This page cannot be viewed in frames

Go to page

If you have found a spelling error, please, notify us by selecting that text and pressing Ctrl+Enter.

Cataloghi regionari – buildings in Rome in 4th century CE

This post is also available in: Polish (polski)

Center of Rome showing Rome in the 4th century CE
Center of Rome showing Rome in the 4th century CE | Photo: Gilles Chaille

Cataloghi regionari, also called simply regionari, is a preserved document devoted to the development of Rome in the 4th century CE. Thanks to the document, we can find out how many and what kind of buildings could be found in the capital of the Empire.

Rome reportedly had: 10 public basilicas, 36 triumphal arches, 6 obelisks, 2 imperial columns, 22 horse statues, 80 gilded statues, 74 ivory statues, 18 aqueducts, 8 bridges, 11 public baths, 856 private baths, 9 circuses and theatres, 28 libraries, 1790 exclusive domus, 66 thousand residential tenement houses and 46 lupanars.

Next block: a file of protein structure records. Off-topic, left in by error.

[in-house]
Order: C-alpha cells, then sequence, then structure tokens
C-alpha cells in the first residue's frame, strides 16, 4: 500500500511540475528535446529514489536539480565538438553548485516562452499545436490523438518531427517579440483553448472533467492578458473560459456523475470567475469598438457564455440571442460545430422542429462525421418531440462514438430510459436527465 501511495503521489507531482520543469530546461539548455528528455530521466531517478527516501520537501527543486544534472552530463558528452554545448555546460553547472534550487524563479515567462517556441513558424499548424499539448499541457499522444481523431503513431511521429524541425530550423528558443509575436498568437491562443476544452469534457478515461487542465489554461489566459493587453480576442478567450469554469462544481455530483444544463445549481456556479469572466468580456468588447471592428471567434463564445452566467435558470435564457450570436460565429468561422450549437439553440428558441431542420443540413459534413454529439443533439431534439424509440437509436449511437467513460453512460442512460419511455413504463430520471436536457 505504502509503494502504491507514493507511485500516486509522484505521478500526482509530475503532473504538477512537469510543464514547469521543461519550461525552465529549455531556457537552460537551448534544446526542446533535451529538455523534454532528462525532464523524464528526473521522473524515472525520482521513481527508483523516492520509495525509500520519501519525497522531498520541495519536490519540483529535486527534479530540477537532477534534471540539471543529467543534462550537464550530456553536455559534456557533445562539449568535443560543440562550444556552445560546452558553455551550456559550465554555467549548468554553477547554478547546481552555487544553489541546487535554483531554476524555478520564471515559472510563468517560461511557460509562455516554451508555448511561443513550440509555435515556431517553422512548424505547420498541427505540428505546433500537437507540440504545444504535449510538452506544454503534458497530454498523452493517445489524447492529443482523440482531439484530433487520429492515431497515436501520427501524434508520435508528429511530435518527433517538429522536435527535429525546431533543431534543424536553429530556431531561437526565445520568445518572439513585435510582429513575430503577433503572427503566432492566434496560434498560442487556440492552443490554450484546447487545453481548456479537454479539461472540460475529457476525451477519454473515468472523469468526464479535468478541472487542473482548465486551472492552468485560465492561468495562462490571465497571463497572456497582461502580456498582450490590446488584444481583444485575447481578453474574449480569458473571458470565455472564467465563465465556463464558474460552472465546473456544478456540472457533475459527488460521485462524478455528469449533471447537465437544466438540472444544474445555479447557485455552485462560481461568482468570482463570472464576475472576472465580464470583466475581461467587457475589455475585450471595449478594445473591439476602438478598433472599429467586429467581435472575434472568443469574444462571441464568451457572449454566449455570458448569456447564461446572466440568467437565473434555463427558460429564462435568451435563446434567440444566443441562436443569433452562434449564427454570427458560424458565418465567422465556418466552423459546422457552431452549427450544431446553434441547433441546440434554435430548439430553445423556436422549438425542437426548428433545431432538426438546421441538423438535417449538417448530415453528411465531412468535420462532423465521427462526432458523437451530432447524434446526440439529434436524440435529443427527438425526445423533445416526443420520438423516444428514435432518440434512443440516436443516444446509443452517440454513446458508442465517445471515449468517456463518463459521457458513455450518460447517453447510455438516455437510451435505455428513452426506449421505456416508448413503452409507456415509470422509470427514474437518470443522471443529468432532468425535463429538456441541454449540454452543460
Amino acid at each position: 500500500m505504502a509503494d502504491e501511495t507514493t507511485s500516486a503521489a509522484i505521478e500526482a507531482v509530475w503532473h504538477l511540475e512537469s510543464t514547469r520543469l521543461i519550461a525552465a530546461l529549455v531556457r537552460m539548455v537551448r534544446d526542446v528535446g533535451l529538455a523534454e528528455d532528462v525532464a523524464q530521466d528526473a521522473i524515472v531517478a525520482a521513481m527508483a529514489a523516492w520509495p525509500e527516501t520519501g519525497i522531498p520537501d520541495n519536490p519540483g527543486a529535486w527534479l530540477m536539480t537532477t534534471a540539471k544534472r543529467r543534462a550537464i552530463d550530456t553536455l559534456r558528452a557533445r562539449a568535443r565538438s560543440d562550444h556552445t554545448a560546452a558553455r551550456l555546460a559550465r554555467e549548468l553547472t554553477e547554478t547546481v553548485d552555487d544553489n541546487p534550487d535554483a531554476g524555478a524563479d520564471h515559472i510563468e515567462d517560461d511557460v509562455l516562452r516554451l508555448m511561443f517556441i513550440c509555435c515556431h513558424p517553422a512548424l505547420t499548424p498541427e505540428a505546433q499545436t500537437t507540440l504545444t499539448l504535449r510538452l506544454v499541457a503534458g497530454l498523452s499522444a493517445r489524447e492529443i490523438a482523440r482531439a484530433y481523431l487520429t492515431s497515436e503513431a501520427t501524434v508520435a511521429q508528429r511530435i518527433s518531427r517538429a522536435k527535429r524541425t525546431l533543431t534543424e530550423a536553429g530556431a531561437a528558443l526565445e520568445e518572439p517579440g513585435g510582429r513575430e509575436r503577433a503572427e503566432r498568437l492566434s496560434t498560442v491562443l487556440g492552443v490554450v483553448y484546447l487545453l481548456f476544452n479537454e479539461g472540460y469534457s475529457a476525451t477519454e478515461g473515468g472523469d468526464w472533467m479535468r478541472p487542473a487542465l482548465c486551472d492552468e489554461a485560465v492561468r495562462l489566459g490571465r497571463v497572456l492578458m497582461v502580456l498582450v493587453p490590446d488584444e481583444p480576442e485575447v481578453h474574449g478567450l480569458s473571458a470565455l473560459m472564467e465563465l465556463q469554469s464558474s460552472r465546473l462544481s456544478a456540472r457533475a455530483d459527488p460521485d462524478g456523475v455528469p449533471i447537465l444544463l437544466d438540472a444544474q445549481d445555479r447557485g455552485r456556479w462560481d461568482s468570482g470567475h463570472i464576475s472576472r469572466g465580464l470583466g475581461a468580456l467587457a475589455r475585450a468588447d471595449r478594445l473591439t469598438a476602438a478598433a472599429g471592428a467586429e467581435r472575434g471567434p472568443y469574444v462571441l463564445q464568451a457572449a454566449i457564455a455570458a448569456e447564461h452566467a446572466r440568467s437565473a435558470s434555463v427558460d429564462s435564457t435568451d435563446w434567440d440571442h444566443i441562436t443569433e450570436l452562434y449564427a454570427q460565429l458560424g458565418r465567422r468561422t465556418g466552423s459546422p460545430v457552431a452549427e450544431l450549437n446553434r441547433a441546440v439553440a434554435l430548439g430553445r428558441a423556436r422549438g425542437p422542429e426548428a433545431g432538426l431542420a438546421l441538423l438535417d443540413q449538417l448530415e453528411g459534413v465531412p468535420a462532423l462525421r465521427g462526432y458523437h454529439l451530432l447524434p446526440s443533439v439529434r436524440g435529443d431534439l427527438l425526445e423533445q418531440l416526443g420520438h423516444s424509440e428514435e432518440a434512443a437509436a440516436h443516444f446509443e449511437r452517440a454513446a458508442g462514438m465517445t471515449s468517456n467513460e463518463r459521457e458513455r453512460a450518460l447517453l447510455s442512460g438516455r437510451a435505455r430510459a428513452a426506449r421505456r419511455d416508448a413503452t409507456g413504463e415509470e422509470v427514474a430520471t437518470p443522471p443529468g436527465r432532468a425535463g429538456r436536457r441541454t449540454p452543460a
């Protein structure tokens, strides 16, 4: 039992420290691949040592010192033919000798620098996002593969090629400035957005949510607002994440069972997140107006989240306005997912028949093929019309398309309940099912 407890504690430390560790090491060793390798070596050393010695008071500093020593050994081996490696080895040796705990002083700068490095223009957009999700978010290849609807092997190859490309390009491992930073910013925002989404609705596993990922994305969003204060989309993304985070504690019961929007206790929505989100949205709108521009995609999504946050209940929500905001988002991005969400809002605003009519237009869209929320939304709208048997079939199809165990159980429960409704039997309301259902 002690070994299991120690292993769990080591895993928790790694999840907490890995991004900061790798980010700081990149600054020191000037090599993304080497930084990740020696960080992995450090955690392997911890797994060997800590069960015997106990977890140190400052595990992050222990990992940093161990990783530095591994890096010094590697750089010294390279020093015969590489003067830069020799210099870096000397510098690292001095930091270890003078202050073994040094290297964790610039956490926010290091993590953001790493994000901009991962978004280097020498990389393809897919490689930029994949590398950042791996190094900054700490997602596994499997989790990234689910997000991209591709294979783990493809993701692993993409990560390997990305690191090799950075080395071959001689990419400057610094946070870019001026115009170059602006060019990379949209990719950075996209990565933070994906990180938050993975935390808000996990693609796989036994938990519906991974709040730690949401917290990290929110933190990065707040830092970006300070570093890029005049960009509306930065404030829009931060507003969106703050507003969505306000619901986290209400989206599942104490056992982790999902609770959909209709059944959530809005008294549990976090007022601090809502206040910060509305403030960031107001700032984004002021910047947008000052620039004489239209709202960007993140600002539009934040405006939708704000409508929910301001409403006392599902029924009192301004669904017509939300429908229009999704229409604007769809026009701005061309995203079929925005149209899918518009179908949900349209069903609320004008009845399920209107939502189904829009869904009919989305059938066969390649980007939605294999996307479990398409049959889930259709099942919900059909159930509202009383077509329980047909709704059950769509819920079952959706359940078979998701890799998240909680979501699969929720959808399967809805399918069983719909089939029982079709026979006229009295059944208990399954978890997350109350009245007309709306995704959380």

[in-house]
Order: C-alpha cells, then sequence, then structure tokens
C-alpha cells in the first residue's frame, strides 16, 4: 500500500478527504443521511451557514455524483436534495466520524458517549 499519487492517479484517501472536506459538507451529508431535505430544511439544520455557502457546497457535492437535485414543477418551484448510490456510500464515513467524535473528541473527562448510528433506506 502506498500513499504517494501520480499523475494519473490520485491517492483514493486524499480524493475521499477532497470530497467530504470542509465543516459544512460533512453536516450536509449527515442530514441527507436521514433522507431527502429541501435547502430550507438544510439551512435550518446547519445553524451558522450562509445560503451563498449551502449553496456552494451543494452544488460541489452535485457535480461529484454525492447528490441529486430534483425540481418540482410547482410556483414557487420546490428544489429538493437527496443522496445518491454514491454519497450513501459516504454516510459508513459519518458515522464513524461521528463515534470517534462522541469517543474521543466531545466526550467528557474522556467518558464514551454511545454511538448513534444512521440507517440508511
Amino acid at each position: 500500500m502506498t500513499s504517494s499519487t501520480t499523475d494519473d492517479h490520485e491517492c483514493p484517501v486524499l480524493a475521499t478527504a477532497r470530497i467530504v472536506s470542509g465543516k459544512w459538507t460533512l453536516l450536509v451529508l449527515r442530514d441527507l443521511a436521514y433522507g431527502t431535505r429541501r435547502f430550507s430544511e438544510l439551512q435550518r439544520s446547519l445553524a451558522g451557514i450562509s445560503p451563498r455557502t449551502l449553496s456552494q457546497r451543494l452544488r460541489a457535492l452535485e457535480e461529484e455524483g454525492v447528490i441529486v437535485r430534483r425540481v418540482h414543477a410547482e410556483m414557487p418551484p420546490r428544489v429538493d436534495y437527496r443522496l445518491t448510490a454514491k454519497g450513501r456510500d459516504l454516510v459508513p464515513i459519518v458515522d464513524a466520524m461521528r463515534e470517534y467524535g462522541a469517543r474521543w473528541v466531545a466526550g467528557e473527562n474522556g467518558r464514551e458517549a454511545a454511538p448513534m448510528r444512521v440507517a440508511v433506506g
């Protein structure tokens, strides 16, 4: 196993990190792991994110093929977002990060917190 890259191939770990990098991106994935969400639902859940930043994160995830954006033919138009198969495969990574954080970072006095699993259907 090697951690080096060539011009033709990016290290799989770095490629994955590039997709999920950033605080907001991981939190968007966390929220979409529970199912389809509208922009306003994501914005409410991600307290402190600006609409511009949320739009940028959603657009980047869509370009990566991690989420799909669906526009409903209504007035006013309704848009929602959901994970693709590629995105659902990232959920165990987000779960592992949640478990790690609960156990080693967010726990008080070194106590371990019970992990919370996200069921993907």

Importantly, regionari also confirms the division of Rome into 14 districts (made during the reign of Octavian Augustus). Distinguished by:

  1. Porta Capena
  2. Caelimontium
  3. Isis et Serapis
  4. Templum Pacis
  5. Esquiliae
  6. Alta Semita
  7. Via Lata
  8. Forum Romanum
  9. Circus Flaminius
  10. Palatium
  11. Circus Maximus
  12. Piscina Publica
  13. Aventinus
  14. Transtiberim
  • Bożena Fabiani, Rzym. Wędrówki z historią w tle, Warszawa 2018

IMPERIUM ROMANUM needs your support!

If you like the content that I collect on the website and that I share on social media channels I will be grateful for the support. Even the smallest amounts will allow me to pay for further corrections, improvements on the site and pay the server.



Find out more!

Check your curiosity and learn something new about the ancient world of the Romans. By clicking on the link below, you will be redirected to a random entry.

Random curiosity

Random curiosity

Discover secrets of ancient Rome!

If you want to be up to date with newest articles on website and discoveries from the world of ancient Rome, subscribe to the newsletter, which is sent each Saturday.

Subscribe to newsletter!

Subscribe to newsletter

Spelling error report

The following text will be sent to our editors: